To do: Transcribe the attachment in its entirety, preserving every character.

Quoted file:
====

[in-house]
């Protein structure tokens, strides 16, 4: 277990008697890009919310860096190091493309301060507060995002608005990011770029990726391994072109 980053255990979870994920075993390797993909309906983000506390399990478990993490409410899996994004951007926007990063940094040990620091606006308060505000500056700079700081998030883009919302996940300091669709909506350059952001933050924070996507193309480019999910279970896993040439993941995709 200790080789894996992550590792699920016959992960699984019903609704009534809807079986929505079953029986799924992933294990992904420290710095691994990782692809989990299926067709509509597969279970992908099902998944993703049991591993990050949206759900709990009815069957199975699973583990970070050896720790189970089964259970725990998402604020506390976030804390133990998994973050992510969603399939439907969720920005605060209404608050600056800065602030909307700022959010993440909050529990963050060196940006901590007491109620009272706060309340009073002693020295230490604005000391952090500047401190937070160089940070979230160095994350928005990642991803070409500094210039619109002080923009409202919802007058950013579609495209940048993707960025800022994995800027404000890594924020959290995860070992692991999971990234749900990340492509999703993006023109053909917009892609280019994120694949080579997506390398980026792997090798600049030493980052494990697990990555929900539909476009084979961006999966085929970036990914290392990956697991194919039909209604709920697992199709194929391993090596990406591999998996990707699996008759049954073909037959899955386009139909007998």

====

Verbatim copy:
[in-house]
């Protein structure tokens, strides 16, 4: 277990008697890009919310860096190091493309301060507060995002608005990011770029990726391994072109 980053255990979870994920075993390797993909309906983000506390399990478990993490409410899996994004951007926007990063940094040990620091606006308060505000500056700079700081998030883009919302996940300091669709909506350059952001933050924070996507193309480019999910279970896993040439993941995709 200790080789894996992550590792699920016959992960699984019903609704009534809807079986929505079953029986799924992933294990992904420290710095691994990782692809989990299926067709509509597969279970992908099902998944993703049991591993990050949206759900709990009815069957199975699973583990970070050896720790189970089964259970725990998402604020506390976030804390133990998994973050992510969603399939439907969720920005605060209404608050600056800065602030909307700022959010993440909050529990963050060196940006901590007491109620009272706060309340009073002693020295230490604005000391952090500047401190937070160089940070979230160095994350928005990642991803070409500094210039619109002080923009409202919802007058950013579609495209940048993707960025800022994995800027404000890594924020959290995860070992692991999971990234749900990340492509999703993006023109053909917009892609280019994120694949080579997506390398980026792997090798600049030493980052494990697990990555929900539909476009084979961006999966085929970036990914290392990956697991194919039909209604709920697992199709194929391993090596990406591999998996990707699996008759049954073909037959899955386009139909007998």